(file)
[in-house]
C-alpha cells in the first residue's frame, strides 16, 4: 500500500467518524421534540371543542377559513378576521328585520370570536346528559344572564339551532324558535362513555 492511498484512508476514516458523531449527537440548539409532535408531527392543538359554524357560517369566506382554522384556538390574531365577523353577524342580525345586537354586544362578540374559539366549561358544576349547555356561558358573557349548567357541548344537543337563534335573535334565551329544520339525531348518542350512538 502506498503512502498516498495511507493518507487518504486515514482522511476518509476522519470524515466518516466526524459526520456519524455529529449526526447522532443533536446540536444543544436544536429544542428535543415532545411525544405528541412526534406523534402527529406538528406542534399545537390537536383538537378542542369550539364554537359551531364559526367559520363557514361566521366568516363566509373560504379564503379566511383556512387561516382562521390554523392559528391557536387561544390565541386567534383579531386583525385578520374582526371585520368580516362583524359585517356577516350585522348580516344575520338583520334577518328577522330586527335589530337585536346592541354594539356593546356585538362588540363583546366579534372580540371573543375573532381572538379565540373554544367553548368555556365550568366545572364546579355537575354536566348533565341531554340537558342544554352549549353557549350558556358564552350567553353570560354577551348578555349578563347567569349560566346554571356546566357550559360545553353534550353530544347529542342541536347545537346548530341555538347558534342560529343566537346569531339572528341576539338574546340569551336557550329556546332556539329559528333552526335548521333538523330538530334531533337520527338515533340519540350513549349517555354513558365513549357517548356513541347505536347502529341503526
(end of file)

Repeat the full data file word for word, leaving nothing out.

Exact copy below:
[in-house]
C-alpha cells in the first residue's frame, strides 16, 4: 500500500467518524421534540371543542377559513378576521328585520370570536346528559344572564339551532324558535362513555 492511498484512508476514516458523531449527537440548539409532535408531527392543538359554524357560517369566506382554522384556538390574531365577523353577524342580525345586537354586544362578540374559539366549561358544576349547555356561558358573557349548567357541548344537543337563534335573535334565551329544520339525531348518542350512538 502506498503512502498516498495511507493518507487518504486515514482522511476518509476522519470524515466518516466526524459526520456519524455529529449526526447522532443533536446540536444543544436544536429544542428535543415532545411525544405528541412526534406523534402527529406538528406542534399545537390537536383538537378542542369550539364554537359551531364559526367559520363557514361566521366568516363566509373560504379564503379566511383556512387561516382562521390554523392559528391557536387561544390565541386567534383579531386583525385578520374582526371585520368580516362583524359585517356577516350585522348580516344575520338583520334577518328577522330586527335589530337585536346592541354594539356593546356585538362588540363583546366579534372580540371573543375573532381572538379565540373554544367553548368555556365550568366545572364546579355537575354536566348533565341531554340537558342544554352549549353557549350558556358564552350567553353570560354577551348578555349578563347567569349560566346554571356546566357550559360545553353534550353530544347529542342541536347545537346548530341555538347558534342560529343566537346569531339572528341576539338574546340569551336557550329556546332556539329559528333552526335548521333538523330538530334531533337520527338515533340519540350513549349517555354513558365513549357517548356513541347505536347502529341503526